I'm trying to find a method to allow distributing nutrients to my 200 lavender plants by way of my drip irrigation system. Somewhere I had seen a distribution box to regulate such a process, but it was designed for very small-scale gardening. —Jim W.

By Chris Bond | Last updated: July 18, 2022

hundreds of lavender plants

Based on your question, it seems like you have an existing drip irrigation system already set up to water your 200 lavender plants. As long as this system is fully functional and properly sized, you should be able to add some kind of fertilizer injector fairly easily to be able to give your plants nutrients along with their water.

I am not familiar with a “distribution box” per se, but what I think you might be talking about is an inline fertilizer injector. These do come in all sizes and levels of sophistication. If you do an online search for these, you might find something similar to what you had seen before. For small to medium scale farming and growing, you would probably want to invest in something a little more substantial, such as a Dosatron (or comparable other manufacturer) injector. If you aren’t ready to invest in one of those yet, a simpler, cheaper, yet still effective type of injector would be a Mazzei Venturi type of injector which has fewer moving parts than a Dosatron.

Regardless which brand of injector you decide to use to deliver nutrients to your lavender plants, make sure that you have a filter to prevent oversized particles of nutrients from getting through and clogging your emitters. You will also need to make sure that you have a backflow preventer so that your nutrient mix doesn’t wind up getting into your main water supply. If your system is already working fine and delivering water at a sufficient volume, then you probably don’t need to change the existing lines and emitters to accommodate the addition of your nutrient solution.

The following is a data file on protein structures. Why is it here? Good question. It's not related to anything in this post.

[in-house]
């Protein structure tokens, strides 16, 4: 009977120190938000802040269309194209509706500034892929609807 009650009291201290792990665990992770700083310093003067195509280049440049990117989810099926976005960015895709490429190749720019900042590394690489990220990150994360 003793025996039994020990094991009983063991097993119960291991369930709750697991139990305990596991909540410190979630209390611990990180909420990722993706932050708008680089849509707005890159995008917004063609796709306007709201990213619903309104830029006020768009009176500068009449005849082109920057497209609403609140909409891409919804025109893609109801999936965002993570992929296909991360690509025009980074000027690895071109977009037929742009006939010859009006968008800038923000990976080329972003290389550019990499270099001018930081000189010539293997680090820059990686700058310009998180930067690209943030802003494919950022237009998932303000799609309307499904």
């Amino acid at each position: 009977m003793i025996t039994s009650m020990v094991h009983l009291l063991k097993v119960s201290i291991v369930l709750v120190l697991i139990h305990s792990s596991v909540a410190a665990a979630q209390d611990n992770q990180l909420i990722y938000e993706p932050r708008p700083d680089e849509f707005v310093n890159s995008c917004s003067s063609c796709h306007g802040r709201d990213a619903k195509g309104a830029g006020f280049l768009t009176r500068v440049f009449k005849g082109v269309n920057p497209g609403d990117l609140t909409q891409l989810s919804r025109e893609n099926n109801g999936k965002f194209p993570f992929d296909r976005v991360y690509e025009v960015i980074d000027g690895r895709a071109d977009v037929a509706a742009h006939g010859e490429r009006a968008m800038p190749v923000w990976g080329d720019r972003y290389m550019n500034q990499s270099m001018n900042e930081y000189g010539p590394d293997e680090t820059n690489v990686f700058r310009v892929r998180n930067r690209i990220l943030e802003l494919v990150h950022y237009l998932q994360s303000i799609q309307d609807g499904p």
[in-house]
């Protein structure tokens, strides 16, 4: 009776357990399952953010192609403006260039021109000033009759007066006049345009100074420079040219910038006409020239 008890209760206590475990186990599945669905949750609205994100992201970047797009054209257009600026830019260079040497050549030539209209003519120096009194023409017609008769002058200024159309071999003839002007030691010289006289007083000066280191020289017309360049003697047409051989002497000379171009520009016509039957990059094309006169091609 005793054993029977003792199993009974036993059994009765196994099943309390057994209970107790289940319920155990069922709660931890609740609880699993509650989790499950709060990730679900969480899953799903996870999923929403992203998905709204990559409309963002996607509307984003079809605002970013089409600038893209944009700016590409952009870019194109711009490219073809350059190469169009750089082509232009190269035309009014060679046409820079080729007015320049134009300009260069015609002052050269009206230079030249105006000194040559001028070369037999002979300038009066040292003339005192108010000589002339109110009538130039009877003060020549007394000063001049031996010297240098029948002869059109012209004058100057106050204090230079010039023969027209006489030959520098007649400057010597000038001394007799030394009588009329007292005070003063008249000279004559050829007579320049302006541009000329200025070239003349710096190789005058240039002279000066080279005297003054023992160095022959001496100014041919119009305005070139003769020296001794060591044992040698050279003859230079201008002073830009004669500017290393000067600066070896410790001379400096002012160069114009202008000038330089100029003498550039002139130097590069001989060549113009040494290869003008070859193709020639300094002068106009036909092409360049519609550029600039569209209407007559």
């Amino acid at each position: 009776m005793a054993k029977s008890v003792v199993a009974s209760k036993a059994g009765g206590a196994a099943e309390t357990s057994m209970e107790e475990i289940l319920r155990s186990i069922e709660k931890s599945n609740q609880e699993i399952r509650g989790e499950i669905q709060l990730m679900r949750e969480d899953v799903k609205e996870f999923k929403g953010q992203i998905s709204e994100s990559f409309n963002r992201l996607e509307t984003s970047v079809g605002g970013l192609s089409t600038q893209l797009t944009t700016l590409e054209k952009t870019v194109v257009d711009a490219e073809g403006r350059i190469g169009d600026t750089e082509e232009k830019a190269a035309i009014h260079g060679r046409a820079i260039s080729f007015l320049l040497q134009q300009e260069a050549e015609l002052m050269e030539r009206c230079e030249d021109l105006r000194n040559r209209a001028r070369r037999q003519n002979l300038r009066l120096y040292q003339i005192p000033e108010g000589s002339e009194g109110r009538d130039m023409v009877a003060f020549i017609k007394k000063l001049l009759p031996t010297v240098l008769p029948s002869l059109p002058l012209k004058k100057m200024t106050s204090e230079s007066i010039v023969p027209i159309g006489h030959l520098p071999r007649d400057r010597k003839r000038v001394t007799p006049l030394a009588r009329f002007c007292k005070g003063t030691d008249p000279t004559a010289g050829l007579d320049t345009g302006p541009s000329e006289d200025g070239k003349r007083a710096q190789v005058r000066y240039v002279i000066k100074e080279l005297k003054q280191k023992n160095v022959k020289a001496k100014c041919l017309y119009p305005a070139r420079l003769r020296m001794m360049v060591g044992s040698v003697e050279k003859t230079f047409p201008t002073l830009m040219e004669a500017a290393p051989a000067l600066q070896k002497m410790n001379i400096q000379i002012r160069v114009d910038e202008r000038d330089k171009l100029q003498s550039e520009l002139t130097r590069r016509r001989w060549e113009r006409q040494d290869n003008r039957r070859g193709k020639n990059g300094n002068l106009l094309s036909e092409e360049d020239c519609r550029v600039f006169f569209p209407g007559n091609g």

Once you are set up with the injector of your choice and are ready to start feeding your plants, use less than the recommended rate of fertilizer. It is good to start out at about half the rate listed on the packaging. This is to make sure that your injector does not make your irrigation water too rich with nutrients, until you have a good handle on the distribution rates of your system. A good check is to start with some food coloring. This can help you to easily check if you are getting good flow of nutrients all the way down the length of your lines.

If you find that your system does not deliver all the way to the end, consider adjusting pressure and flow rates. Don’t guess at this though; use equipment to measure. Water meters and pressure gauges can be installed anywhere along the run. They can tell you exactly where the weak points are and where you need to make adjustments.

I hope this helps! The world is a slightly nicer place with lavender in it!

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Written by Chris Bond | Certified Permaculture Designer, Nursery Technician, Nursery Professional

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Chris Bond’s research interests are with sustainable agriculture, biological pest control, and alternative growing methods. He is a certified permaculture designer and certified nursery technician in Ohio and a certified nursery professional in New York, where he got his start in growing.

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